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Why Millennials Need the Church


White ChapelStan Clanton, a pastor in the Northeast Church of Christ of Eastpointe, MI, pointed me to an opinion piece by  Rachel Held Evans in the Belief Blog of CNN. You may read Why Millennials Need the Church here.

In it she speaks of her own experience of “leaving church” as a young adult – as many young adults do for varying reasons that have received much discussion in recent months. Much of this discussion was sparked by David Kinnaman’s book You Lost Me, in which he presents research of interviews with many from the “millennials,” young adults aged c. 18-25. Kinnaman, a member of the Barna Group, draws heavily on the Barna research team’s work in his book. 

Young Adults

Ms. Evans does not reference his work, but presents her own experience. In an earlier blog, she had written, “[The millennials are not] leaving the church because we don’t find the cool factor there; we’re leaving the church because we don’t find Jesus there.” In Why Millennials Need the Church she wrote:

 I left church because I didn’t always see the compassion of Jesus there, and because my questions about faith and science, the Bible, homosexuality, and religious pluralism were met with shallow answers or hostility.

Shallow answers? Hostility? Lack of compassion? Among followers of Jesus? Is that just perception – or is it the reality of much of what passes as Christianity today?

Ms. Evans, however, returned to church. In Why Millennials Need the Church she lists the following things that millennials can find at church.

  • Baptism.  “…in a world where technology enables millennials to connect only with those who are like-minded, baptism drags us … into the large, dysfunctional and beautiful family of the church.” There we find community and fellowship with Jesus and His followers.
  • Confession. “The accountability that comes from participation in a local church gives young Christians the chance to speak openly about our struggles with materialism, greed, gossip, anger, consumerism and pride.” We all need reminding that the faults we see so easily in others are also in ourselves.
  • Healing. “While the flawed people who make up the church can certainly inflict pain on each other and sometimes on the world, we also engage in the important work of healing.” One reason people are hurt by the church is that people expect so much from it. Yet, the church also offers comfort and healing to many who are hurting.
  • Leadership. “…when I interact with people from my church who have a few years and a lot of maturity on me, I am reminded of how cool it is to have a free, built-in mentoring and accountability program just down the street.” Church is a place where youth can find help from the experience of those who have been down the road and around the block.
  • Communion. “There is simply not the space here, nor in many volumes of theology for that matter, to unpack the significance of remembering Jesus through eating bread and drinking wine. But when I left the church, it was Communion I craved the most.” This visible reminder of our fellowship with Jesus powerfully draws us to Him.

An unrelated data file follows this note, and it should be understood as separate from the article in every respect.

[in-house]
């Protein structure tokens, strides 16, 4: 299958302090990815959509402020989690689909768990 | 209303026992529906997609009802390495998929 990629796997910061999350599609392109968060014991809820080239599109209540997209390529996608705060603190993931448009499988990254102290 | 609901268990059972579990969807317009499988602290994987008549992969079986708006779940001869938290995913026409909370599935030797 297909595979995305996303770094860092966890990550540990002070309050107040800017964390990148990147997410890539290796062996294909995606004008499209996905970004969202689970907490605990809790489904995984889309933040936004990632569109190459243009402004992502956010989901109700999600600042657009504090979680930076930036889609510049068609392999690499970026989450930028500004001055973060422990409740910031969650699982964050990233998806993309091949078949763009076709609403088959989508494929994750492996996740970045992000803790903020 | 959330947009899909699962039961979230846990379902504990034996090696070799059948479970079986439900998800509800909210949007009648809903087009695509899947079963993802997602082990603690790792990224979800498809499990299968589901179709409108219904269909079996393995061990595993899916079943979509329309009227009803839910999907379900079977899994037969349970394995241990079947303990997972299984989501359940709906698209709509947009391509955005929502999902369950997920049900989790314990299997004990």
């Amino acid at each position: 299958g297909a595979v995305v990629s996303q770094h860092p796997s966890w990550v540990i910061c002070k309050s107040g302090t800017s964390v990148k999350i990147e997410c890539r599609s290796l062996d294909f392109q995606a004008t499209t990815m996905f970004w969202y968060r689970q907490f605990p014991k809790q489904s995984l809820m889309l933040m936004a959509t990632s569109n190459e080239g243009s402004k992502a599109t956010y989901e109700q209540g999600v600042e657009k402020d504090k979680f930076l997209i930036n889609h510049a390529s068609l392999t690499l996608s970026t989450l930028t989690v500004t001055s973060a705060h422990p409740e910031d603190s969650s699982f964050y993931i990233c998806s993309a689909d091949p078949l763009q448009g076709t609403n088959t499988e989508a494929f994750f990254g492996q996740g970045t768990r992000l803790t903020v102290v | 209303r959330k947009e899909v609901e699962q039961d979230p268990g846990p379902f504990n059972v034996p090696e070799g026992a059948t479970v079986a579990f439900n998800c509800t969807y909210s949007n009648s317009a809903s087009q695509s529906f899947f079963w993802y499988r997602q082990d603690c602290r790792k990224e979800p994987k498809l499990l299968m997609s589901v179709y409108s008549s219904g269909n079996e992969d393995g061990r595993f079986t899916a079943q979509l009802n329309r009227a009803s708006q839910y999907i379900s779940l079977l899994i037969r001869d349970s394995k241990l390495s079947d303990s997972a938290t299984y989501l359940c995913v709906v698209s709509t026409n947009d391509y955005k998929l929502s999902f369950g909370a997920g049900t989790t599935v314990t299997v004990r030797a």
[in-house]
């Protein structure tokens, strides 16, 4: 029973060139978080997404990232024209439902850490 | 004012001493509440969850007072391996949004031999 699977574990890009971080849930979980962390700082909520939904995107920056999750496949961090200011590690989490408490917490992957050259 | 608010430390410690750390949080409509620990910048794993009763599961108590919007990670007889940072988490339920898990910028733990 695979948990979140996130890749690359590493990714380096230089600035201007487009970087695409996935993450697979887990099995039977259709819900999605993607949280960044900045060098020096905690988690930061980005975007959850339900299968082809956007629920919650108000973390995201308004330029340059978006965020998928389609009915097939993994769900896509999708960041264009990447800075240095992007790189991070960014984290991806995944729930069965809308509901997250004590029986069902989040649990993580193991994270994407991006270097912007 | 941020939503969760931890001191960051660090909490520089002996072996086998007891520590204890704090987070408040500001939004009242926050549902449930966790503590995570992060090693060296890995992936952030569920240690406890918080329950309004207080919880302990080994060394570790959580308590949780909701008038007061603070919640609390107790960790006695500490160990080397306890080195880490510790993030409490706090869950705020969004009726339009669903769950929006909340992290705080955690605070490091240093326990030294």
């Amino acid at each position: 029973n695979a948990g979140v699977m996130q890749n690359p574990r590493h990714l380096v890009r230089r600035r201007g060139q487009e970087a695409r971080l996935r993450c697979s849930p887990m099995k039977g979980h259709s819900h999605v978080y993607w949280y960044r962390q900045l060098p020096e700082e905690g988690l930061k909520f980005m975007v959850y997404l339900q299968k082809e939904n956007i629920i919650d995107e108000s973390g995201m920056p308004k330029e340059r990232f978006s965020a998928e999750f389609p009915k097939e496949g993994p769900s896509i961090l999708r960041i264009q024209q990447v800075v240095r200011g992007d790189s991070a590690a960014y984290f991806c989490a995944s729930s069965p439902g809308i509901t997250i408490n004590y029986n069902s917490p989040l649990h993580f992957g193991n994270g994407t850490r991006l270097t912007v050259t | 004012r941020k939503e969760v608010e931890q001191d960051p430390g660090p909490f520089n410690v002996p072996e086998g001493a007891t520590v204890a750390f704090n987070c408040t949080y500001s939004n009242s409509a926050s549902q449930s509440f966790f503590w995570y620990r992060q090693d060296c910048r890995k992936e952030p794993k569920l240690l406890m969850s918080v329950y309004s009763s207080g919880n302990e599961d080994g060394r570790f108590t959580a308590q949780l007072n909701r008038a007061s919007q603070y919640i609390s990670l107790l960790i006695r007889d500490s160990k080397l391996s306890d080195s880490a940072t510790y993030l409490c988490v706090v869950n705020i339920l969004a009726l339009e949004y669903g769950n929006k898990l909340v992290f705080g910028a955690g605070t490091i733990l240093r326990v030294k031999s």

• Confirmation. In becoming Christians we confess faith in Jesus – God’s Son and our Lord, though we do not understand all involved in that confession. Yet, “The church, at its best, provides a safe place in which to wrestle with this story we call the Gospel” as we continue to grow in the grace and knowledge of Jesus Christ.
  • Union with Christ. “Those who follow Jesus long for the day when their communion with him becomes complete, and Jesus promises this will happen through the church. The apostle Paul compared this union to a marriage. Jesus describes it as a banquet.” This is the hope all Christians share.

Ms. Evans closes with the following observations:

As much as I may struggle to fit in sometimes, as much as I doubt, question and fight for reforms, I am a part of this church, through good times and bad, for better or worse.

The astute reader will notice that each of these points corresponds loosely with a sacrament—baptism, confession, the anointing of the sick, holy orders, communion, confirmation and marriage….

[E]ven where… not formally observed, these sacraments are present in some form in nearly every group of people who gather together in the name of Jesus. They connect us to our faith through things we can eat, touch, smell and feel. And they connect us with one another….

This is why I haven’t given up on the church, and I suspect why it hasn’t given up on me.

Let’s get back to the basics of what Jesus taught us to BE and to DO. By preaching Jesus as the crucified but risen Messiah who is Lord of Heaven and Earth, the early church called people OUT OF the darkness of paganism and emptiness of formal religion without a vibrant relationship to God. It called them INTO a new life in Jesus that is empowered by the Holy Spirit, a life of love, joy, peace, long suffering, kindness, goodness, faithfulness, gentleness, and self-control (see Galatians 5:22-23). The objections many have to the church is that they do not see these qualities present in it as it exists today.

By returning to stronger focus on Jesus and using Him as the ideal to which we strive, the church today can again find meaning among a generation more interested in authenticity than what happened to the Hittites or whether Baalam’s donkey really talked to him.

When the Risen Messiah confronts us, questions like “Where did Cain get his wife?” pale into insignificance. Instead, like Saul of Tarsus, we will ask, “What would you have me do, Lord?”

He has told us what to do: Love God and love our neighbor. He lived a life that shows us what He meant by that. It is this life He calls us to follow in His church as we await our hope in His return in glory.

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